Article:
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Linux Might See Open-Source Support For Plustek Scanners

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  • starshipeleven
    replied
    Originally posted by Azrael5 View Post
    support for mustek bearpau 1200 cu aka trust direct webscan 19200 (and similar models) would be appreciated. Currently I adopt a system to get it operative by scanner utility (skanlite), however buttons of the scanner don't work.
    The company in the news is Plustek, not Mustek.

    From the name it's probably still tawanese... lemme check... yes it is from Taiwan.

    It seems all technology companies from Taiwan must end in "tek" (Asustek, Realtek, Mediatek, Plustek, Mustek).

    Leave a comment:


  • Azrael5
    replied
    support for mustek bearpau 1200 cu aka trust direct webscan 19200 (and similar models) would be appreciated. Currently I adopt a system to get it operative by scanner utility (skanlite), however buttons of the scanner don't work.

    Leave a comment:


  • starshipeleven
    replied
    Originally posted by GraysonPeddie View Post
    vBulletin did not screw up formatting. The code tag is for showing pre-formatted code. The text you've inserted does not do line-wrapping for you. You must do it yourself with the CODE tag or use QUOTE.
    Lolwhut? The text I've inserted was preformatted, it's the vBullettin's editor that is a piece of shit and removes end of line markers because lulz. I hoped CODE tags had any effect (as in most forums they mean "don't fucking touch that"), but it didn't

    Here an example (copy-pasting the same text into the editor):

    Jenson- The SANE project certainly could accept your code for inclusion into our repository, if a few conditions are met. Namely: 1. The code must be completely open and suitable for use with our license. No binary or precompiled code, other than possible firmware uploads. 2. The code must use our sanei_* libraries for things like usb or threading. It should not directly use libusb or any kernel modules, etc. 3. The code should be free from obvious security holes and bad programming practices like using gets() or mktemp(). 4. One or more members of your team need to join the SANE project so you can see user support requests on this mailing list and our bug tracker. 5. The code must build on other platforms that SANE supports, like the various BSD Unixes. Generally, this just requires not calling anything Linux specific. Additionally, we prefer that all backends use our debugging library, so that an environment variable like SANE_DEBUG_PLUSTEK=10 could be used to enable user visible information from the backend. If you and your management can accept those terms, the SANE project would be glad to have your help. Additionally, your users would benefit from having your drivers installed out of the box with their distro of choice. Thanks for contacting us. allan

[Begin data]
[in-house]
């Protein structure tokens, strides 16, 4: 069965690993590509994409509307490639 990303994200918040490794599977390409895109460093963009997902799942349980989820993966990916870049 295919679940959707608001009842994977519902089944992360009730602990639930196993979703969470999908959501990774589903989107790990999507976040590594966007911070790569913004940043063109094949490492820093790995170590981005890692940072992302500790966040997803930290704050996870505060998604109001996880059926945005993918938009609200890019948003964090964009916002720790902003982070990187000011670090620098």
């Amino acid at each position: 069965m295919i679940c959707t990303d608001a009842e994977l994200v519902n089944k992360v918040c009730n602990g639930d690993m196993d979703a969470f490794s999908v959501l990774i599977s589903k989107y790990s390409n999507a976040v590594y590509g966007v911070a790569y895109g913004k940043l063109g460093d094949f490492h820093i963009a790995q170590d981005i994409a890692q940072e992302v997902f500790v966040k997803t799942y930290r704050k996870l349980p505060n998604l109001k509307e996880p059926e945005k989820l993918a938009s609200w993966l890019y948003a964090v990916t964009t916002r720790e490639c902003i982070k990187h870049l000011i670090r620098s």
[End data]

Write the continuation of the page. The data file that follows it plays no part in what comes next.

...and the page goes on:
and here an example where I paste the same text with the editor disabled, (the first button on the top left, a sheet of paper with <> inside) and when you press it all buttons are grayed out (as the editor is disabled).


    Jenson- The SANE project certainly could accept your code for
    inclusion into our repository, if a few conditions are met. Namely:

    1. The code must be completely open and suitable for use with our